Another study using whole-genome sequencing calculated the difference in the same-strain relapse versus new-strain reinfection in MODIFY I/ II trials.33 Two hundred fifty-nine patients were evaluated for rCDI, out of which 76% (198/259) of the patients in the study experienced relapse with the same strain, whereas only 19% (50/259) had reinfection with a new strain. Ribotype 027 was associated with higher proportions of relapses as compared to other ribotypes. This study also revealed that a cumulative incidence of CDI relapse with the same strain in high-risk patients was significantly lower for patients treated with bezlotoxumab than patients not treated with bezlotoxumab (p<0.0001).33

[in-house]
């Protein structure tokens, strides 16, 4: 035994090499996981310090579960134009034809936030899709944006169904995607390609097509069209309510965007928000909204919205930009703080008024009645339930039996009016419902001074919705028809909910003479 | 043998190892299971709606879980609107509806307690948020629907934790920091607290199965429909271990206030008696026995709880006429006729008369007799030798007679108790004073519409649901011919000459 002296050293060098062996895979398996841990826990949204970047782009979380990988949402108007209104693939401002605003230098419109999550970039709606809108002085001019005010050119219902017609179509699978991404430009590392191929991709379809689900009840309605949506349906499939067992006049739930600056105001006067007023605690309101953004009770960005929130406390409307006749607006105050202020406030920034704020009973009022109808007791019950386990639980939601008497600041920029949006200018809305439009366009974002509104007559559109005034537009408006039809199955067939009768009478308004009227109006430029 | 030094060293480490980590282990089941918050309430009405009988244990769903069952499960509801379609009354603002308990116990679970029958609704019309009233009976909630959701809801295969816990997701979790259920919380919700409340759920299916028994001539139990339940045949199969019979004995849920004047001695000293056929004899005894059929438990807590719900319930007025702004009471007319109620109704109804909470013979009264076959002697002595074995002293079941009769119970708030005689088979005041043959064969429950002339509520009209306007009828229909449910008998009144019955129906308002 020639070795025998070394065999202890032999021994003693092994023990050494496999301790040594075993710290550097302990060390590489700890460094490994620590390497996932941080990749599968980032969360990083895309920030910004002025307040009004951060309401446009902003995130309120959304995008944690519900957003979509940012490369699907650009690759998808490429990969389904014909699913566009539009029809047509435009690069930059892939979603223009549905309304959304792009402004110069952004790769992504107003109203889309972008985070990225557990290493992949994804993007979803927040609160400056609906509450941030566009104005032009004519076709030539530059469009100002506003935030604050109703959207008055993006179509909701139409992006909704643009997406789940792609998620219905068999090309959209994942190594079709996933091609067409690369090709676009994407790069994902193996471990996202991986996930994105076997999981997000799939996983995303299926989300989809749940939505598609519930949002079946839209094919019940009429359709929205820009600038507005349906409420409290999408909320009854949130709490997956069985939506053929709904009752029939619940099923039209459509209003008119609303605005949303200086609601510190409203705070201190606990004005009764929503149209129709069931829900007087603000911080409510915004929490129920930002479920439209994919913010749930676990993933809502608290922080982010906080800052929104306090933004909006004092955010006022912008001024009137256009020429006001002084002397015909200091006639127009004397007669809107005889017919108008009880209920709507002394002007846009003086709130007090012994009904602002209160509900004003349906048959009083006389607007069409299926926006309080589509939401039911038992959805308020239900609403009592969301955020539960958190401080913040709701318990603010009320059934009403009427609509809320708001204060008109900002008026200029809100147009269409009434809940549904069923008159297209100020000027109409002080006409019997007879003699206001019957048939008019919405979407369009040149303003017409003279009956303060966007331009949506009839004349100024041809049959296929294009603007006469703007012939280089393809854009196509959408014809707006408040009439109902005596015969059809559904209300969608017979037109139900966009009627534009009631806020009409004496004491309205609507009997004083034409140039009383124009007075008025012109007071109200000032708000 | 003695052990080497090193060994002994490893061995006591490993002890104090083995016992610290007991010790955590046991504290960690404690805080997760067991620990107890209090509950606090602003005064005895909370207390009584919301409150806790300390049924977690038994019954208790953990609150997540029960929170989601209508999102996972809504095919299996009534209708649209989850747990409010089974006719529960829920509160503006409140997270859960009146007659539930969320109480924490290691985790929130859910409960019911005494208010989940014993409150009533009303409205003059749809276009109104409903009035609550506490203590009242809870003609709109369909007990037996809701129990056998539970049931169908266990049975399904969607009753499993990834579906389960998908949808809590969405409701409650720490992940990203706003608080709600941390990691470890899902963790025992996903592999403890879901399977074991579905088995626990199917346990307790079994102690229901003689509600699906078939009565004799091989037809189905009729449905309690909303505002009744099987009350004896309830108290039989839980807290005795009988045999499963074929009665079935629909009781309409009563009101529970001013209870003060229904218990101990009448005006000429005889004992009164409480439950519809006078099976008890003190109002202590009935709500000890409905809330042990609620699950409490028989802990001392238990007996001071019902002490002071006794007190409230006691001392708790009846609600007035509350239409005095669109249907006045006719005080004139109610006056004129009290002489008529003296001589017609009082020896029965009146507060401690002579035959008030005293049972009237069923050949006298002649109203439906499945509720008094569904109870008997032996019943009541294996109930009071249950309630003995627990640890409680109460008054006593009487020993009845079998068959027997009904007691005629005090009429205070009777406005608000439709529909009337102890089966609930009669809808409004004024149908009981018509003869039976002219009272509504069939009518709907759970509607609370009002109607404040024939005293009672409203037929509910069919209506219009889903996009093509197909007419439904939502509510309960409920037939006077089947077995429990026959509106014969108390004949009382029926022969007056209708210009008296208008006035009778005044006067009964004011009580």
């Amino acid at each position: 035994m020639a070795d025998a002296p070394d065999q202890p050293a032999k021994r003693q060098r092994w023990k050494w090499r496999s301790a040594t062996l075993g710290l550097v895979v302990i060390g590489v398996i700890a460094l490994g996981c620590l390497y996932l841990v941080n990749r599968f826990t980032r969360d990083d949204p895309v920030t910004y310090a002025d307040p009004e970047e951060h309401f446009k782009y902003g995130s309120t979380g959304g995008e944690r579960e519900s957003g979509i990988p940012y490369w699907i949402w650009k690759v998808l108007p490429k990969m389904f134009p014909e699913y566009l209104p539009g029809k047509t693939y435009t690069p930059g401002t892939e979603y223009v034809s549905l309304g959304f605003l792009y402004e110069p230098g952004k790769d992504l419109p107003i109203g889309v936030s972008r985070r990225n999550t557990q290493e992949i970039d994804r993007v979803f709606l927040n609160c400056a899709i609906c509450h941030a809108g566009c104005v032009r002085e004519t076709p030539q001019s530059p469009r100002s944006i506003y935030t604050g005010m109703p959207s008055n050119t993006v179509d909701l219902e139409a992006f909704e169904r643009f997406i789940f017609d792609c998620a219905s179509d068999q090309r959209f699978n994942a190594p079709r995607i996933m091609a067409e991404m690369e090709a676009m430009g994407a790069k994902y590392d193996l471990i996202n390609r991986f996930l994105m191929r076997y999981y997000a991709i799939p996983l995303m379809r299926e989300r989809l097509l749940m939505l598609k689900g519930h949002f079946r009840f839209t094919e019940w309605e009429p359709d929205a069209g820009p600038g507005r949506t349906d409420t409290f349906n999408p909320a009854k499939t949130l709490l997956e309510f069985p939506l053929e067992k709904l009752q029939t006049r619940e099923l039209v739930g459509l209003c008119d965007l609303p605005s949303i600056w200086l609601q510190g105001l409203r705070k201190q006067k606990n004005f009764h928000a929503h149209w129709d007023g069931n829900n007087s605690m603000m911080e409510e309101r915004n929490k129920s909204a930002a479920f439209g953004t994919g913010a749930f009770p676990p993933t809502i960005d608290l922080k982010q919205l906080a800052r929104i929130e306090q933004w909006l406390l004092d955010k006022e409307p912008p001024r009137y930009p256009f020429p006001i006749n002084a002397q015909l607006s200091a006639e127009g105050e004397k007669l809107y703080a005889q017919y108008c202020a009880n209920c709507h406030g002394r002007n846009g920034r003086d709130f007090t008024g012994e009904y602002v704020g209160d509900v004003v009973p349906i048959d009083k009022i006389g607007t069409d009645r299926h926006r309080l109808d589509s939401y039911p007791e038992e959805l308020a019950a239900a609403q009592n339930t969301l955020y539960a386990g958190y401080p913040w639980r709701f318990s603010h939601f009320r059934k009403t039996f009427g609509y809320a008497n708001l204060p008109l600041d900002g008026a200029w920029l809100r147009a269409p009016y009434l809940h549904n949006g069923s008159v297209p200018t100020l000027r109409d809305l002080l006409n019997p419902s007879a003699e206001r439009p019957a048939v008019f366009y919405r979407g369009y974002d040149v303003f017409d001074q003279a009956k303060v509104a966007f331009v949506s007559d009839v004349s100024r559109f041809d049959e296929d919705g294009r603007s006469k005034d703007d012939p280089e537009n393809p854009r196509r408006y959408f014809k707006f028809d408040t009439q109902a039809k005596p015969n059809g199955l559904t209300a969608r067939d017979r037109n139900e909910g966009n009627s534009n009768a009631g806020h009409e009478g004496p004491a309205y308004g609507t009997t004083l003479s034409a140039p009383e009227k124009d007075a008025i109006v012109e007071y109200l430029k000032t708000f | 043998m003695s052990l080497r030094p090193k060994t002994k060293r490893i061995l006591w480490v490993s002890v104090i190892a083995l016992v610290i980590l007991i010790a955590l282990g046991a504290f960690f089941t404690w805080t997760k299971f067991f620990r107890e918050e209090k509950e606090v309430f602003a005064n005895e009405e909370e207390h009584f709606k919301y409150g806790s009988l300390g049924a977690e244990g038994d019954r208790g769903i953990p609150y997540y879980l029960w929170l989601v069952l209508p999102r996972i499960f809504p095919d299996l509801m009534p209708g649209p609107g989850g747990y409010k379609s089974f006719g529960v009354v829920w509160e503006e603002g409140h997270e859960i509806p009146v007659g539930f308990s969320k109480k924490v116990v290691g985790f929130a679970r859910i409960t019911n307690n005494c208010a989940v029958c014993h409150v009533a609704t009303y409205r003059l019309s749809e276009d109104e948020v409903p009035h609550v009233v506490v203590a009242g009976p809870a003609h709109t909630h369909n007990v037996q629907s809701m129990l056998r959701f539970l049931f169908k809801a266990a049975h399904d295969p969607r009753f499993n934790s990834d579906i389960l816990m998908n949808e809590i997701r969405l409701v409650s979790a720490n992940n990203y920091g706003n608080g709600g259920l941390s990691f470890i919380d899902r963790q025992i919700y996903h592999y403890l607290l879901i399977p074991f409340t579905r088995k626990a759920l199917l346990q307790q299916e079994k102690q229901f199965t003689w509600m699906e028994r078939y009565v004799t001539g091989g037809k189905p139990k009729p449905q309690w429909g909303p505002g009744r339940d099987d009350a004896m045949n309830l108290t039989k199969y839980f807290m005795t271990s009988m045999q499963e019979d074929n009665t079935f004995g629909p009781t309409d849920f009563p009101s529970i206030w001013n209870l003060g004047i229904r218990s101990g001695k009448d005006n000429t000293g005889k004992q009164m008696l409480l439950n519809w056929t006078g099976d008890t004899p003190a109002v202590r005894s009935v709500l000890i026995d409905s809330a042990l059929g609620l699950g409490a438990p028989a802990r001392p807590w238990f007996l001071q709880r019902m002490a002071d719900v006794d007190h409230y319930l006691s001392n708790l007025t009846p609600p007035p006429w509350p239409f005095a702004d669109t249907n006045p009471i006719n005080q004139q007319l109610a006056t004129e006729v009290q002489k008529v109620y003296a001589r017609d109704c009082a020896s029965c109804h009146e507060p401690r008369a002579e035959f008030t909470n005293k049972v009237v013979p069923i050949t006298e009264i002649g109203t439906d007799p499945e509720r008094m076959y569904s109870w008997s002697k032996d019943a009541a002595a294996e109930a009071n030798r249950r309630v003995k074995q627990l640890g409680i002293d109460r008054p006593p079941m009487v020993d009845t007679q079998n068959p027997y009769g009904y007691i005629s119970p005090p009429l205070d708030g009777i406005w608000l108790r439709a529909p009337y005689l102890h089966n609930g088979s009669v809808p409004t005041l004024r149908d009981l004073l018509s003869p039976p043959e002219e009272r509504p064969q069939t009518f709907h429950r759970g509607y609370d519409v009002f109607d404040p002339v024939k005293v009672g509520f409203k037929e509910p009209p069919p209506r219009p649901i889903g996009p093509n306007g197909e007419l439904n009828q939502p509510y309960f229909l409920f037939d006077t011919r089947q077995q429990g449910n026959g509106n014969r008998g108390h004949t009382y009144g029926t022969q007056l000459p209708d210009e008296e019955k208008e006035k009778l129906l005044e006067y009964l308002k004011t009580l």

One of the most extensive multicenter retrospective cohort study of 200 patients between April 2017 and December 2018 across 34 outpatient infusion centers in the United States was published recently.34 C. difficile was diagnosed using PCR (76.5%) and enzyme immunoassay (EIA) (23.5%). Patients received vancomycin (68.5%), fidaxomicin (30%), and metronidazole (1.5%) as a standardof-care antibiotics. The median time interval for bezlotoxumab infusion was 11 days from initiation of the standard-of-care antibiotics. Three patients were lost in follow up, and two chronically ill patients with multiple medical comorbidities died 40 days and 75 days post bezlotoxumab infusion. 86% of patients enrolled in the study had at least one CDI recurrence before bezlotoxumab infusion. 80% of patients had ≥2 risk factors for rCDI, most frequently age ≥65 years (67.7%), and ≥1 CDI episode in the past six months (61.5%). The study results revealed that the overall CDI recurrence rate after a single infusion of bezlotoxumab was 15.9%, which translates into 84.1% successful prevention of CDI recurrence in patients enrolled in the study.34 These results are comparable to 16.5% of CDI recurrence reported for the overall population enrolled in the MODIFY I and II phase 3 clinical trials.12